This research is being conducted primarily by Dalia El-Shimy and Jessica Ip, and is joint work with François Bérard, Zack Settel, Georgios Marentakis, and Stephen McAdams.
Motivated in part by questions raised through the AudioScape project, we are interested in interaction and control within a 3D environment. In particular, we need to develop an effective interface for object instantiation, position, view, and other parameter control, which moves beyond the limited (and often bewilderingly complex) keyboard and mouse devices, in particular within the context of performance. We can divide the problem into a number of actions (or gestures that the user needs to perform), the choice of sensor (to acquire these input gestures), and appropriate feedback (to indicate to the user what has been recognized and/or performed).
As a starting point, the initial action we consider necessary for almost all others is that of object or target "selection". Thus, our first experiment will investigate the comparative performance benefits of graphical (e.g. Zhai's silk cursor approach), auditory (e.g. a click or beep when a target is acquired), and haptic (e.g. a vibration transduced through a Wii controller) feedback, either individually or in combination. Next, we wish to consider the changing requirements as one moves from a 2D (conventional screen) display, to an immersive (multi-screen) display, to a stereoscopic (3D) display, and similarly, as audio evolves from a monophonic, to stereo, to a fully spatialized modality. Related questions might deal with target density and distance, in particular in the case of a 3D environment. We consider a large range of possible input devices, although to reduce complexity in the early stages, we will likely confine ourselves to use of a Wii mote and/or motion capture system.
We conducted a study comparing the performance of devices with different degrees of freedom (DoFs) in a 3D placement task. Two display conditions were tested as separate experiments in this study: a 1280x1024 LCD display and a stereo display using two 1024x768 resolution projectors. For both tests, we compared four different input devices for the placement of a silk cursor over a smaller red target. The four devices include the mouse, SpaceNavigator, depth slider, and wii remote. The experiments were divided into several blocks that varied in difficulty as determined by Fitts' Law. During the experiments, the performance (time and number of errors) for each participant was measured while the biosignals were recorded passively.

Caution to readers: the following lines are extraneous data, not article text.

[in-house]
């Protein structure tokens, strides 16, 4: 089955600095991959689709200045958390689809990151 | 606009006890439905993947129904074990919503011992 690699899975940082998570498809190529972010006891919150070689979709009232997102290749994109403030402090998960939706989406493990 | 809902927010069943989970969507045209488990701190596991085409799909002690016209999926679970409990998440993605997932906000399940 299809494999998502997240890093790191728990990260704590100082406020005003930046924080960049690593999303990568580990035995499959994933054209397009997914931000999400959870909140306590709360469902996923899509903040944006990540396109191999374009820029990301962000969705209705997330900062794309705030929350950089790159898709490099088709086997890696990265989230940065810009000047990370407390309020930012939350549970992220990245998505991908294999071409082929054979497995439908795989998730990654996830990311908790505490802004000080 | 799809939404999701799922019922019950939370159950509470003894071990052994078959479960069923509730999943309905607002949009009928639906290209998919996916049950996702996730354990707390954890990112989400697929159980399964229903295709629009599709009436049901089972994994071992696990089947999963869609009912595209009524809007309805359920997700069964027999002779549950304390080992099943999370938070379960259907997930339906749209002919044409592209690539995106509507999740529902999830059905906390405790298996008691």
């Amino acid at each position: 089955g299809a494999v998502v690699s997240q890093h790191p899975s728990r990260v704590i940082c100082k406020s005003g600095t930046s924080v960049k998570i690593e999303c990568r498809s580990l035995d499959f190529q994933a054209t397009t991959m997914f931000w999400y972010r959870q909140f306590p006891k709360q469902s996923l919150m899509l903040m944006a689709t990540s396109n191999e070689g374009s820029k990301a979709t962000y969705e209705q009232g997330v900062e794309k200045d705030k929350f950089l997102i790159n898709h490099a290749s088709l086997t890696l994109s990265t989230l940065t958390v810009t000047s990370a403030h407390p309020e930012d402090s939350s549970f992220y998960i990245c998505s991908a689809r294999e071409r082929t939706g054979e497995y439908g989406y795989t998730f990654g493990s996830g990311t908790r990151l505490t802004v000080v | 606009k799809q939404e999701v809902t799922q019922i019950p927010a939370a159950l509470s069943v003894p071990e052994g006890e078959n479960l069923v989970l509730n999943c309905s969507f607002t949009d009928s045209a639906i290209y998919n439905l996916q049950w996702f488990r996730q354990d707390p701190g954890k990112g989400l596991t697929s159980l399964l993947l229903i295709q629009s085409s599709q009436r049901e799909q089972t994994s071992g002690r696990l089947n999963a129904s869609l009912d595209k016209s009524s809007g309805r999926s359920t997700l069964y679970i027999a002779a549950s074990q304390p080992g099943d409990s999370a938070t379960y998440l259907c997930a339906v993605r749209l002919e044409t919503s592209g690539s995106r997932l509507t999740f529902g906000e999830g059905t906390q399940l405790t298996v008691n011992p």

In both experiments, we displayed a perspective view of the scene in the acqusition task for all the non-mouse devices. For the mouse, we divided the screen up into four views where three corresponded to the top, side, and front view of the scene, and the fourth showed the perspective view of the scene. Since the mouse is limited to two DoFs, it is necessary to provide these 2D views of the scene for mouse interaction. The rationale behind having different display modalities for the mouse and other devices is to provide the optimal output mechanism for each device for a fair comparison.
a) Three orthographic views and one perspective view for the mouse.
b) Maximized perspective view used for all other devices.
We hypothesized that the higher DoF devices would outperform the lower DoF devices like the mouse. We believed users would feel more comfortable interacting in 3D space using devices with higher degrees of freedom and this would be reflected in the performance results.
The results show the mouse outperforming all the other devices. After these contrasting results, we hypothesized that this astonishing result is due to inappropriate and insufficient display mechanisms provided for the higher DoF devices. To follow up, we designed another experiment using a stereoscopic display for the SpaceNavigator, depth slider, and wii remote. Display for the mouse condition remained the same with four views (three orthographic, and one perspective).
For the second experiment, we hypothesized that people should perform better with the higher DoF devices given a more appropriate display output (stereoscopic projection). After the results of the previous experiment, we were uncertain as to whether or not the mouse would still outperform the other devices.
The results we found from the second experiment were significantly different from the results of the first experiment. Although the mouse is still significantly better, there is substantial improvement with the other devices. According to these results, we can safely say that there are many contributing factors (like display mechanism) to the success of different devices in a 3D placement task.
Last update: April 27, 2009